There are many people who claim that the Las Vegas Sands Corp. is a great investment, and one of the finest gambling destinations on the planet. And why shouldn’t it be? After all, they own the largest casino on the strip and it attracts some of the biggest names in entertainment as well. But I don’t buy their claim that Las Vegas is a great place to go if my money was at stake.
The truth is that the Las Vegas Sands Corp controls just 22 percent of the Las Vegas Sands Hotel and Casino property. The rest is owned by local municipalities and private investors. Many of the slot machines at the resorts are financed by outside sources, such as Mango Movers and Shippers, which guarantee low-risk financing because they are not considered “high-risk” by the casino. Because the casino pays the taxes on the property it also pays most of the maintenance and operation costs. So basically, the casino is the one who owns the money instead of the local municipalities.
The money they keep is invested in either the hotels or the general operations of the casino itself, so theoretically, there should be some left over after paying all the taxes, electricity, heating, security, etc. But if you look out your window from any of the slots on the riverboat casinos across the street you’ll see that most of the money stays in the building. And most of the money is invested in gaming machines instead of in the gaming floor or in the mechanical parts of the casino buildings themselves. If you walk down any of the casino floors, you will find that most of the money is used to increase the stock of “puppy food” that is sold to customers who come to play the slots. The casino is not concerned about whether the people who work in the restaurants deliver the food according to the guests’ orders; they just want to turn a profit.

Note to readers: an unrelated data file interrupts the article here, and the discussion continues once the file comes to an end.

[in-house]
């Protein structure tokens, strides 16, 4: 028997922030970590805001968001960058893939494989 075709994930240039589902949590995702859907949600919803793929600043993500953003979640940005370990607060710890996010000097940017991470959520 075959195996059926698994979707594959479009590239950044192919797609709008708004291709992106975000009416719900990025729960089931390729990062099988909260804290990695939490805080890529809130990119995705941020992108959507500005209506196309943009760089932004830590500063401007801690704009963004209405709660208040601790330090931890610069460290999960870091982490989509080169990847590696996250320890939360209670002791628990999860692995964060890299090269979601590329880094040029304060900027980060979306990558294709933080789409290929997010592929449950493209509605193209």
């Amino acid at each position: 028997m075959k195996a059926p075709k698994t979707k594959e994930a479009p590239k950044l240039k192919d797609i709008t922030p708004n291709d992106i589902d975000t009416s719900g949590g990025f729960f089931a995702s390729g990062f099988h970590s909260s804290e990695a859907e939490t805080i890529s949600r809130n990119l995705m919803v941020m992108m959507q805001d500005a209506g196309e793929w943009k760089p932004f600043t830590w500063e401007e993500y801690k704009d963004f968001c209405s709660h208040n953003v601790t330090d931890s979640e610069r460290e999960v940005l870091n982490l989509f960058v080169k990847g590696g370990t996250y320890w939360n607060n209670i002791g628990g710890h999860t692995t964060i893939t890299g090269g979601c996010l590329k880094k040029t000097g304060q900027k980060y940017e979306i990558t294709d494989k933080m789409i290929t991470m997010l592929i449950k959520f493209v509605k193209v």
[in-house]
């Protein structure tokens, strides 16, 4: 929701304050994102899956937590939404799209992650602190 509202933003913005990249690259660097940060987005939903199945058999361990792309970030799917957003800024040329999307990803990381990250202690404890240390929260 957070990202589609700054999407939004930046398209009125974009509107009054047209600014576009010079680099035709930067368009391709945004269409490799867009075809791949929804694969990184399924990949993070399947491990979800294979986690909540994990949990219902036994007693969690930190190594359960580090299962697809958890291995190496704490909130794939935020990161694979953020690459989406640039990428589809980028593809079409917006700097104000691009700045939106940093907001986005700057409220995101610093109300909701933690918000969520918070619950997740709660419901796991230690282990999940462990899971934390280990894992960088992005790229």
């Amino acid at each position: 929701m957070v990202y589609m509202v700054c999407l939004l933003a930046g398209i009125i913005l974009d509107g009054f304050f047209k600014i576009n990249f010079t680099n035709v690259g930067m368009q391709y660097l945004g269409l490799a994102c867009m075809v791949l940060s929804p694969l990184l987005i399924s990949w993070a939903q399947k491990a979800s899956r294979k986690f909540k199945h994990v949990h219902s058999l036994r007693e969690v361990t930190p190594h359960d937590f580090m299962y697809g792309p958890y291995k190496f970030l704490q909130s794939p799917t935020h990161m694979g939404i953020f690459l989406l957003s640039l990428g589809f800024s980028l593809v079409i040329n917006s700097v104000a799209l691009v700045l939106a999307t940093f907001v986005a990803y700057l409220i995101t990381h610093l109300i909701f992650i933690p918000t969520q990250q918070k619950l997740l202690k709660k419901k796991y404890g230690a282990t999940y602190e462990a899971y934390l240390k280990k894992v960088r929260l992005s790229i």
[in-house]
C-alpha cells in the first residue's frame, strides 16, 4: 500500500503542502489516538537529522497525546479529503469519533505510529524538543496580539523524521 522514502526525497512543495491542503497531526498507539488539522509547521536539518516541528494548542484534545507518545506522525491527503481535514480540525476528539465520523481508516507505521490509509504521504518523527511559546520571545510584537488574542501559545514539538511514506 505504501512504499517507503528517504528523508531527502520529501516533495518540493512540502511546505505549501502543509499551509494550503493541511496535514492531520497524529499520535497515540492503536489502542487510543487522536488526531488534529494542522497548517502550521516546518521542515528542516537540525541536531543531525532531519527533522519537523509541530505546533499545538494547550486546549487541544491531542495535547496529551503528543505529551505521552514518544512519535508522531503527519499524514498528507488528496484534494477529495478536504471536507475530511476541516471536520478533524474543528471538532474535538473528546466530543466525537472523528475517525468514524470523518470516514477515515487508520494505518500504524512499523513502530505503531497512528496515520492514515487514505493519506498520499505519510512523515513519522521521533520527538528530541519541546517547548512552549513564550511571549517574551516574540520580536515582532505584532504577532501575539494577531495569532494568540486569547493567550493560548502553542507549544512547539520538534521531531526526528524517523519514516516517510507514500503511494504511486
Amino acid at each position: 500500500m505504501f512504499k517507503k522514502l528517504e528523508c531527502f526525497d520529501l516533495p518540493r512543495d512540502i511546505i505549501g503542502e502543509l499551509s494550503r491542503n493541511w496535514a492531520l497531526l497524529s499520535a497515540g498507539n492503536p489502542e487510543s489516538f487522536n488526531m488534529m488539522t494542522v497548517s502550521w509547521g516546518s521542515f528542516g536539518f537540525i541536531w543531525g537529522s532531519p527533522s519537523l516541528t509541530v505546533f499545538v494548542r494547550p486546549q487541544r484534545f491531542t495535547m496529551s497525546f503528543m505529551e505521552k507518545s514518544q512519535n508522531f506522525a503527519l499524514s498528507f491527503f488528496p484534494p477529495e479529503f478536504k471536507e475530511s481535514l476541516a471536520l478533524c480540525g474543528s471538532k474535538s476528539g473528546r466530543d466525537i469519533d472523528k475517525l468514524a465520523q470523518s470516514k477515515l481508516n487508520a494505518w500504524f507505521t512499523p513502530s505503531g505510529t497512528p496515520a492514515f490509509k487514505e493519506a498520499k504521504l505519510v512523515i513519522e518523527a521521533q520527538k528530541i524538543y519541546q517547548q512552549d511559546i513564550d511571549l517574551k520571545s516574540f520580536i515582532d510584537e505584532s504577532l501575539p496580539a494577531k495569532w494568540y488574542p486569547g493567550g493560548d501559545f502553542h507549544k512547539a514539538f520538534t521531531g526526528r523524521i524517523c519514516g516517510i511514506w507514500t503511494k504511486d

Class III gambling enterprises are those where the bulk of the funds for the operation and development of the casino are raised, usually through loans and capitalization. This type of casino is managed by individual members or corporations, and their income is obtained by the operation of slot machines and other gaming devices. The income of this class of establishments is not secured by the income of the casino itself, but the individual members may use the funds generated in the casinos for personal purposes such as traveling, advertising, etc. This class of casino is considered to be relatively transparent, and there is generally less controversy as to the definition of its operation and ownership.
Class IV, V, and VI are the most highly risk gambling establishments, and they do not typically require a license to operate. This means they do not have to follow the same reporting and record keeping requirements as the larger casino market.